Kennedy Tailing Wheels
Kennedy Tailing WheelsBehind you is a magnificent panorama by Sutter Creek muralist/artist Rand Huggett of the Kennedy Mine and its unique elevator (or sand or tailings) wheels system c1914-1942 which conveyed mine waste over two hills to an impoundment basin in Indian Gulch, almost a mile away. Study it and you will appreciate the extreme measures the mine took c1911-1915 to keep the rich mine open. Why were these extreme measures necessary and what did these wheels do?
The Kennedy's miners tunneled, sank shafts, and crushed ore from the mid-1850s to 1942. Like many mines, the Kennedy piled the waste from its milling processes adjacent to its mill. Though both federal and state governments had anti-debris commissions by 1911 to regulate the erosion of this waste into waterways, we can find no record that the state forced the Kennedy or its adjacent neighbor, Argonaut, to corral their waste.
By 1911, the Kennedy was among the most productive mines in the Mother Lode – that stretch of lode from El Dorado County south – and its pulverized waste was piled high beside two old shafts and the new eastern, vertical shaft, about 2,000 feet away. Then, in January, 1911, those waste piles were pummeled by a deluge of 20 inches of rain. That relentless downpour sent tons of "slickens" - slime and sand - into creeks and onto farm and ranch lands below. The slickens filled the creeks, and flooded or washed away farming land to varying depths. Slickens covered some valley ranches and farms inches deep.
Soon after the deluge, local newspapers reported "rumor of suits" against the Kennedy and other mines. By that March, the Dispatch reported farmers had formed an Amador-Calaveras-San Joaquin anti-debris association to seek flood damages. Amador farmers headed the group and committee. In June owners of Jackson's Zeile, Kennedy and Argonaut gold mines met with 15 farmers of Ione valley. "The farmers have organized into a mutual protection association," the paper said.
Whether through anti-debris or mutual association or other means, the farmers long met with mine owners culminating in an agreement on March 3, 1913. The result: no damages asked; no payment of legal fees; but a demand that the principal mines in the Dry Creek watershed had to impound mine wastes no later than December, 1914 or shut down.
Even before signing the agreement, the Kennedy had begun work on a unique elevator-wheel system patterned after a wheel in Montana, connected by long launders or flumes, to remove waste from the mine site and lift it over two hills to the impoundment in Indian Gulch south and east of the mine. Carpenters and artisans named William Daugherty, F. G. Cooley, John Dake, Elbridge Post, J. Combs and others built the wheels at the mine, assembled, checked, disassembled, drayed them to selected sites, and reassembled and erected in reverse order, 4, 3, 2, 1.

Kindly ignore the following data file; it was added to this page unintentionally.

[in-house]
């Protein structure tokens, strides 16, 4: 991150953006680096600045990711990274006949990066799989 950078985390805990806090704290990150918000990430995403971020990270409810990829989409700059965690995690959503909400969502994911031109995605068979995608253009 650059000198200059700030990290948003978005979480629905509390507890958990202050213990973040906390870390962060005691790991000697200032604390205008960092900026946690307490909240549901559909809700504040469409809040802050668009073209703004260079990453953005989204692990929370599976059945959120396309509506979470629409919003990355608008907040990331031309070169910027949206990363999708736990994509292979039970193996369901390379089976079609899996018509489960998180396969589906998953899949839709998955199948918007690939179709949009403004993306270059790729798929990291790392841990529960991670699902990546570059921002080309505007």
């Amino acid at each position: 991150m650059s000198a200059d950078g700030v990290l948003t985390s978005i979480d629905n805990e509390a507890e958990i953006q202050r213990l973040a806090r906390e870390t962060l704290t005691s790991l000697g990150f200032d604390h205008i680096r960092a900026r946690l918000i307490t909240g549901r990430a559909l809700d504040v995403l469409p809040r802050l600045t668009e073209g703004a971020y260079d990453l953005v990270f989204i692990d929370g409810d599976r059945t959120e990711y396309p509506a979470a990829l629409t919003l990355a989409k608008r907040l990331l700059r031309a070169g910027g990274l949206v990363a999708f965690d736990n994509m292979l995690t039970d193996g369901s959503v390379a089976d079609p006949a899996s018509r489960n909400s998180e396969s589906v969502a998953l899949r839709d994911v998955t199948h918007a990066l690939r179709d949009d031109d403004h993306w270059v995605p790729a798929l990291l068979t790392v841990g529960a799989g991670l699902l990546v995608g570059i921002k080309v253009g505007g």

By June 1913, while wheel construction continued, 15 men began working in Indian Gulch on the giant dam which would create the impoundment basin. By this month wheel four was completed and by March, 1914, all wheels were up and operating while work continued on the dam. The dam was completed at or soon after the agreement deadline that December but the wheels were lifting waste to the impoundment site some months before.
A 1915 state mineralogist's report described the wheel system's operation thusly. Waste from (a new) slimes plant joined sands from clarifiers and by gravity flowed into a launder 990-feet long to the first elevator (or wheel). The wheel's diameter is 68 feet. Lining the wheel's inner surface are 178 buckets (18x8") which lifted the waste about 48'. Another 75-foot long launder took the liquefied waste to Wheel 2; it raised the waste and deposited it into a launder which crossed Jackson Gate Road atop a high trestle for 800' to wheel three; another lift, a launder run of 160' to wheel 4; another lift to clear the second hill, and down a launder 1,000' to the impoundment basin.
Each wheel was operated by an electric 15hp, 900rpm induction motor and each had a giant belt of ¾" canvas, 20" wide, 125' long, and 800 pounds in weight. The belt from motor circled a hub on the wheel to rotate it. A later mining bulletin described the dam as multiple-arch, 455' feet wide by 43.8' tall. It can be seen not far from here with a drive and a short walk.
The Kennedy Wheels, protected by corrugated steel sheds, operated with few interruptions 24-hours a day, from 1914 until the U.S. Government closed the mine in 1942. Soon after, when the price of scrap metal soared, the wheels sheds were dismantled revealing the wheels to the world and the elements for the first time in 28 years.
They soon became a Mother Lode mining tourist attraction and were probably the most photographed relic of the quartz mining era in California. They also became part of the (City of) Jackson Wheels Park.